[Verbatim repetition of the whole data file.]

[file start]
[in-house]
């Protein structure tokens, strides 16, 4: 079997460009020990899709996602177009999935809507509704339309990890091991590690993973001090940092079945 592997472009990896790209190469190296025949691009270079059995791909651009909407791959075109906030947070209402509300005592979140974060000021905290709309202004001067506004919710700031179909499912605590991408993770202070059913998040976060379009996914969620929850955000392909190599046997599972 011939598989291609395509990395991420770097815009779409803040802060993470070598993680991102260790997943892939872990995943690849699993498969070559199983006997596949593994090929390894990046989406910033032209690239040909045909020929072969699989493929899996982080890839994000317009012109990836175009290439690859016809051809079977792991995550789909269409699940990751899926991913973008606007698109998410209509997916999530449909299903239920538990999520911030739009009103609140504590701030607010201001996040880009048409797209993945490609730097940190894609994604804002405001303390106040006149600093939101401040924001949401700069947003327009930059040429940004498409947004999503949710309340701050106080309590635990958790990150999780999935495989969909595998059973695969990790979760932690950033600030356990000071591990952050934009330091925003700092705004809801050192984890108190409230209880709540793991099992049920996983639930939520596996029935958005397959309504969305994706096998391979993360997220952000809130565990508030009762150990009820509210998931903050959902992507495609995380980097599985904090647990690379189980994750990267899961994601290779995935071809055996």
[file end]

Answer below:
[in-house]
């Protein structure tokens, strides 16, 4: 079997460009020990899709996602177009999935809507509704339309990890091991590690993973001090940092079945 592997472009990896790209190469190296025949691009270079059995791909651009909407791959075109906030947070209402509300005592979140974060000021905290709309202004001067506004919710700031179909499912605590991408993770202070059913998040976060379009996914969620929850955000392909190599046997599972 011939598989291609395509990395991420770097815009779409803040802060993470070598993680991102260790997943892939872990995943690849699993498969070559199983006997596949593994090929390894990046989406910033032209690239040909045909020929072969699989493929899996982080890839994000317009012109990836175009290439690859016809051809079977792991995550789909269409699940990751899926991913973008606007698109998410209509997916999530449909299903239920538990999520911030739009009103609140504590701030607010201001996040880009048409797209993945490609730097940190894609994604804002405001303390106040006149600093939101401040924001949401700069947003327009930059040429940004498409947004999503949710309340701050106080309590635990958790990150999780999935495989969909595998059973695969990790979760932690950033600030356990000071591990952050934009330091925003700092705004809801050192984890108190409230209880709540793991099992049920996983639930939520596996029935958005397959309504969305994706096998391979993360997220952000809130565990508030009762150990009820509210998931903050959902992507495609995380980097599985904090647990690379189980994750990267899961994601290779995935071809055996």